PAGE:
Save Los Angeles from Tar Sands Oil Transportation by Rail

Valero Wilmington Refinery- Dominguez Channel

Urge the City of Los Angeles and Southern California Air Quality Management District to Require Environmental Review and Public Comment for Valero’s Application to Transport Tar Sands Oil by Rail into LA

November 13, 2013– Valero Energy Corporation has proposed to build a rail terminal at the Port of Los Angeles and refine as much 60,000 barrels per day of diluted Canadian tar sands biutmen. Their recent application was submitted incomplete to the South Coast Air Quality Management District with an expedited start date of February 1, 2014. Valero claims that this new rail terminal and the increase of fuel sources will not significantly increase air pollution, health issues or liability risks.

We need your help! Tar sands bitumen is a low quality, heavy toxic-tar like substance, often existing as a solid at room temperature. When transferred to rail cars, it is diluted with other toxic petroleum products, creating a  liquid form called diluted bitumen, or ‘dilbit’. Dilbit is explosive and highly toxic, and has high levels of heavy metals that can accumulate  in the environment, causing health hazards to humans and wildlife. After a release of dilbit into a water  body, the heavy components separate from the diluent, sink in the water column, and collect in the  sediments at the bottom. Dilbit spills effectively destroy aquatic and marine habitats from top to bottom, and the conventional oil spill equipment is often not useful for bottom cleaning, making it extremely difficult to clean up. In addition, increasing rail explosions and oil spills are a major concern for transporting tar sands bitumen by rail into LA County.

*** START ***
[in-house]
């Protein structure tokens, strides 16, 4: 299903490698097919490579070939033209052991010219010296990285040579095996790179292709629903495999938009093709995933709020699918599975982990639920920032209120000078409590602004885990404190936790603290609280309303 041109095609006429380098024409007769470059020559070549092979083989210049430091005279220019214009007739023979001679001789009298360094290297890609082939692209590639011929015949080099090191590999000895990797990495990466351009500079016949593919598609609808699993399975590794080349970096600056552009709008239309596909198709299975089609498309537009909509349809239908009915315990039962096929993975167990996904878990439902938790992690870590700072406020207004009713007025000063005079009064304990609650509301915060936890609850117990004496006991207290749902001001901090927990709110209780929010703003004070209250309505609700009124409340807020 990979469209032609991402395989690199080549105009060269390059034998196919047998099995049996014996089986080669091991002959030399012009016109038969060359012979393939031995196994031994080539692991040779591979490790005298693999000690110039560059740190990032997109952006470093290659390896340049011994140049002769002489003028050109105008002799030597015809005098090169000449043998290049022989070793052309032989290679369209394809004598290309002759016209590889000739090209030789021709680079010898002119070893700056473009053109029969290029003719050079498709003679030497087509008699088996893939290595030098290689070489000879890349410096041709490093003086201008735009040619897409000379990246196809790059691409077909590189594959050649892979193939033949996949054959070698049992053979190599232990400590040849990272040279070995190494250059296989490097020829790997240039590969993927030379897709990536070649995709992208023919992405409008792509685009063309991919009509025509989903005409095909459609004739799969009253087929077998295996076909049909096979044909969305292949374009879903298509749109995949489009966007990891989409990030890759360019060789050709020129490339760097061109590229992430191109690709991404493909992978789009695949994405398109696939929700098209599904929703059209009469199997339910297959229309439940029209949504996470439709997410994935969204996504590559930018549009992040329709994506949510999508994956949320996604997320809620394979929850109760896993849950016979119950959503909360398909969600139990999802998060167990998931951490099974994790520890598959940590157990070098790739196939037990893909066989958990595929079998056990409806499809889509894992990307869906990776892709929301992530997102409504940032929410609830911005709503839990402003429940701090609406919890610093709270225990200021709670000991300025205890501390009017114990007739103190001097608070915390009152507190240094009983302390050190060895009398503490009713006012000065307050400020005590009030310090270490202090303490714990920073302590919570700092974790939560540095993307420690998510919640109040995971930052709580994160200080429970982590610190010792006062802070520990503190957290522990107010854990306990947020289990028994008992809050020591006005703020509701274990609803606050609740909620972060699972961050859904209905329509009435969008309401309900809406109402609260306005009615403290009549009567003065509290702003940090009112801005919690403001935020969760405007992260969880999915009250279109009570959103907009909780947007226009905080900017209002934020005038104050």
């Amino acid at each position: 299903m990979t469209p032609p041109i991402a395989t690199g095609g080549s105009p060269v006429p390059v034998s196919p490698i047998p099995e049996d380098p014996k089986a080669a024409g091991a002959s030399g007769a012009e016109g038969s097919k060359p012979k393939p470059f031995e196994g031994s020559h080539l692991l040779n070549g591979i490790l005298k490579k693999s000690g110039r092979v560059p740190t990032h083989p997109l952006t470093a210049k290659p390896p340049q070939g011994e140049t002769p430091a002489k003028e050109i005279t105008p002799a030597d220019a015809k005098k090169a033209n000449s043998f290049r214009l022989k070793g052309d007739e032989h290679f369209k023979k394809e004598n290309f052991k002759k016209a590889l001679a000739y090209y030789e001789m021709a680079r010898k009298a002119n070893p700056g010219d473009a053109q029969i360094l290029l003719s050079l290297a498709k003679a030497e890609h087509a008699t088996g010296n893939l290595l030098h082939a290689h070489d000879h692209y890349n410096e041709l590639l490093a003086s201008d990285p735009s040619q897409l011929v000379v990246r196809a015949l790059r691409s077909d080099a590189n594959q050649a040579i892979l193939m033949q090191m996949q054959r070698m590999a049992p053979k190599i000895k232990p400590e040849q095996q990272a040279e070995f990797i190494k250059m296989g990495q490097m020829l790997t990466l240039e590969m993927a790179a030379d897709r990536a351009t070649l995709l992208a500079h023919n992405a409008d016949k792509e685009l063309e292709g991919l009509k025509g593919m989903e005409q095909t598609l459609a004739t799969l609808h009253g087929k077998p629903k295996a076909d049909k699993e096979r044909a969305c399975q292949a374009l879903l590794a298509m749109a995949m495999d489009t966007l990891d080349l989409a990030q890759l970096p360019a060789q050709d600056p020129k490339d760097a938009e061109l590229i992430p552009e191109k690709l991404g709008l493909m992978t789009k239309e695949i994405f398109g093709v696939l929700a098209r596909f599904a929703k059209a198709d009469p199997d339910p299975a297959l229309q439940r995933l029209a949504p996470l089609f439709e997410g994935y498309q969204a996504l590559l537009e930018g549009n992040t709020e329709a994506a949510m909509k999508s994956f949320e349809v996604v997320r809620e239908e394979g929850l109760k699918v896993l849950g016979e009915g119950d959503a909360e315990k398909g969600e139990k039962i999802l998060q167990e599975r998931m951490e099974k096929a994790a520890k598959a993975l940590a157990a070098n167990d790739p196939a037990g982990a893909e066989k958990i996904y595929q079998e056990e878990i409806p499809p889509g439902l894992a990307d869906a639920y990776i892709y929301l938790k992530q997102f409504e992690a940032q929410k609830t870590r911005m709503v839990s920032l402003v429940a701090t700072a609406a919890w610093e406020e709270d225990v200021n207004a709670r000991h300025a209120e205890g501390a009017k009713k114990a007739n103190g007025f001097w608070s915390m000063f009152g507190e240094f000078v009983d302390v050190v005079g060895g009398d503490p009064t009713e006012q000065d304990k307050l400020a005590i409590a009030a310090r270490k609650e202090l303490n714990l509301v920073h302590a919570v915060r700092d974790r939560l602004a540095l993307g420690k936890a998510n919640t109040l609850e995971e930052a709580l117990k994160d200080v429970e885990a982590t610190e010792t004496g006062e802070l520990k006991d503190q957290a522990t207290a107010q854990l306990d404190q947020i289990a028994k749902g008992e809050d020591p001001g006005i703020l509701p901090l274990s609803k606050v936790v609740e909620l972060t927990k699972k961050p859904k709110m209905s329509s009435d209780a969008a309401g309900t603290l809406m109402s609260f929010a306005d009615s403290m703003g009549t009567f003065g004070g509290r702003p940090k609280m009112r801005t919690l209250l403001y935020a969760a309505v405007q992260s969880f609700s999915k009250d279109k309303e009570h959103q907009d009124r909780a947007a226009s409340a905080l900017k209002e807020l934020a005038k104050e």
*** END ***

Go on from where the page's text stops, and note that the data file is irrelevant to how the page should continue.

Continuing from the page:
It is essential that Valero be required to have a formal comment period and a comprehensive environmental review before they move forward with this project. Our water quality and public health is at risk!


Protect California Waters from Industrial Pollution


Urge the California State Water Board to Strengthen Industrial Pollution Standards

September 12, 2013– Too many California beaches, coastal areas and rivers are plagued by pollution from landfills, oil refineries, metal recycling facilities, and other industrial facilities. Polluted runoff from these facilities can contaminate our waterways with lead, aluminum and other toxic pollutants. California’s State Water Board has recently issued a Final Draft of their update to the 15-year old Industrial General Stormwater Permit. Unfortunately, after more than two years of work, the current Draft Permit fails to make necessary improvement, and in several respects, weakens industrial pollution controls.

We need your help! Please tell the State Water Board to develop a new, strong Industrial Stormwater Permit and require everyone to do their part to protect California’s precious waters.




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LA Waterkeeper
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Santa Monica, CA 90401

Phone: 310-394-6162
Fax: 310-394-6178